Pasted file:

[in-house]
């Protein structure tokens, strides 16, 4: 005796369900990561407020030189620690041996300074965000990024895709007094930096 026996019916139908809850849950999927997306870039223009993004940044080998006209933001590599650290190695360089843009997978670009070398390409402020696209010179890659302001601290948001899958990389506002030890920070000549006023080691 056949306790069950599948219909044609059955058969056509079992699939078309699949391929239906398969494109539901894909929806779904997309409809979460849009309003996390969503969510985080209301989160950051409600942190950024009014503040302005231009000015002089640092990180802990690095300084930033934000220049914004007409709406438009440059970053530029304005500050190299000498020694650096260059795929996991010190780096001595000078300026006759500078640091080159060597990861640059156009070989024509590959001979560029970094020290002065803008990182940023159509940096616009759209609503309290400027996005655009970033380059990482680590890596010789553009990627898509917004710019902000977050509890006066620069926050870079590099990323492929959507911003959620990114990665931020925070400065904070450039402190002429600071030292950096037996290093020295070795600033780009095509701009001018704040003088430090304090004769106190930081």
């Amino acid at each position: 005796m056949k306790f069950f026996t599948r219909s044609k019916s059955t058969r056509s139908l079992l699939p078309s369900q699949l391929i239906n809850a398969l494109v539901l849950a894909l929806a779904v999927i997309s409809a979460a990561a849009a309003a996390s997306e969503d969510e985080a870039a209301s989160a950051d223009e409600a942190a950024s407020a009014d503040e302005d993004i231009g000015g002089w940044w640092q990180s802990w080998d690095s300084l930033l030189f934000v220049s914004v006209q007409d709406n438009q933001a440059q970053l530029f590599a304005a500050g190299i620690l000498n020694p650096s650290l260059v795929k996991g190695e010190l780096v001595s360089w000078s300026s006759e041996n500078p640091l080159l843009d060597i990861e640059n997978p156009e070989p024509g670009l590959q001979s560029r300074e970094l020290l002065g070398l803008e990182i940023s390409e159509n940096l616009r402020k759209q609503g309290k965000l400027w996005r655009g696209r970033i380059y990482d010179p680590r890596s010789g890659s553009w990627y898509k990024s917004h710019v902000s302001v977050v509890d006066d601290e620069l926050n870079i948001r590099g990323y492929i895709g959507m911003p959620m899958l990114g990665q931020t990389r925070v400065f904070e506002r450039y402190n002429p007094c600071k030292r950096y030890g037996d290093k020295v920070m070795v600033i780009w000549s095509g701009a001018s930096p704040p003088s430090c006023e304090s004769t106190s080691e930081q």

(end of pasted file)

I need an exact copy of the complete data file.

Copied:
[in-house]
């Protein structure tokens, strides 16, 4: 005796369900990561407020030189620690041996300074965000990024895709007094930096 026996019916139908809850849950999927997306870039223009993004940044080998006209933001590599650290190695360089843009997978670009070398390409402020696209010179890659302001601290948001899958990389506002030890920070000549006023080691 056949306790069950599948219909044609059955058969056509079992699939078309699949391929239906398969494109539901894909929806779904997309409809979460849009309003996390969503969510985080209301989160950051409600942190950024009014503040302005231009000015002089640092990180802990690095300084930033934000220049914004007409709406438009440059970053530029304005500050190299000498020694650096260059795929996991010190780096001595000078300026006759500078640091080159060597990861640059156009070989024509590959001979560029970094020290002065803008990182940023159509940096616009759209609503309290400027996005655009970033380059990482680590890596010789553009990627898509917004710019902000977050509890006066620069926050870079590099990323492929959507911003959620990114990665931020925070400065904070450039402190002429600071030292950096037996290093020295070795600033780009095509701009001018704040003088430090304090004769106190930081």
């Amino acid at each position: 005796m056949k306790f069950f026996t599948r219909s044609k019916s059955t058969r056509s139908l079992l699939p078309s369900q699949l391929i239906n809850a398969l494109v539901l849950a894909l929806a779904v999927i997309s409809a979460a990561a849009a309003a996390s997306e969503d969510e985080a870039a209301s989160a950051d223009e409600a942190a950024s407020a009014d503040e302005d993004i231009g000015g002089w940044w640092q990180s802990w080998d690095s300084l930033l030189f934000v220049s914004v006209q007409d709406n438009q933001a440059q970053l530029f590599a304005a500050g190299i620690l000498n020694p650096s650290l260059v795929k996991g190695e010190l780096v001595s360089w000078s300026s006759e041996n500078p640091l080159l843009d060597i990861e640059n997978p156009e070989p024509g670009l590959q001979s560029r300074e970094l020290l002065g070398l803008e990182i940023s390409e159509n940096l616009r402020k759209q609503g309290k965000l400027w996005r655009g696209r970033i380059y990482d010179p680590r890596s010789g890659s553009w990627y898509k990024s917004h710019v902000s302001v977050v509890d006066d601290e620069l926050n870079i948001r590099g990323y492929i895709g959507m911003p959620m899958l990114g990665q931020t990389r925070v400065f904070e506002r450039y402190n002429p007094c600071k030292r950096y030890g037996d290093k020295v920070m070795v600033i780009w000549s095509g701009a001018s930096p704040p003088s430090c006023e304090s004769t106190s080691e930081q």